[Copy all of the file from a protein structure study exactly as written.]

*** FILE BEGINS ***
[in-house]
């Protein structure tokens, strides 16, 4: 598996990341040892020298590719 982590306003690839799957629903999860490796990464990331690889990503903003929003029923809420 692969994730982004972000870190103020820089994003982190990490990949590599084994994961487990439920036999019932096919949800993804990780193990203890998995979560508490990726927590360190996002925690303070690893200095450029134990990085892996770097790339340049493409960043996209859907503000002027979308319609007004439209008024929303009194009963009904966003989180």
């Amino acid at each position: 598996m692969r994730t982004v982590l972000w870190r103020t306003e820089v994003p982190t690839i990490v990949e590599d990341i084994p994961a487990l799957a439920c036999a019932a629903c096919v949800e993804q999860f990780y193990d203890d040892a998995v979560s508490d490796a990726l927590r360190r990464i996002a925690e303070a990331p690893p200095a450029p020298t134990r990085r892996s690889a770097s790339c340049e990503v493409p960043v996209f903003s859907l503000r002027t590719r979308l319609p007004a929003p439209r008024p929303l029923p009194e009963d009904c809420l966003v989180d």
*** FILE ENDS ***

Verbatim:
[in-house]
């Protein structure tokens, strides 16, 4: 598996990341040892020298590719 982590306003690839799957629903999860490796990464990331690889990503903003929003029923809420 692969994730982004972000870190103020820089994003982190990490990949590599084994994961487990439920036999019932096919949800993804990780193990203890998995979560508490990726927590360190996002925690303070690893200095450029134990990085892996770097790339340049493409960043996209859907503000002027979308319609007004439209008024929303009194009963009904966003989180």
């Amino acid at each position: 598996m692969r994730t982004v982590l972000w870190r103020t306003e820089v994003p982190t690839i990490v990949e590599d990341i084994p994961a487990l799957a439920c036999a019932a629903c096919v949800e993804q999860f990780y193990d203890d040892a998995v979560s508490d490796a990726l927590r360190r990464i996002a925690e303070a990331p690893p200095a450029p020298t134990r990085r892996s690889a770097s790339c340049e990503v493409p960043v996209f903003s859907l503000r002027t590719r979308l319609p007004a929003p439209r008024p929303l029923p009194e009963d009904c809420l966003v989180d």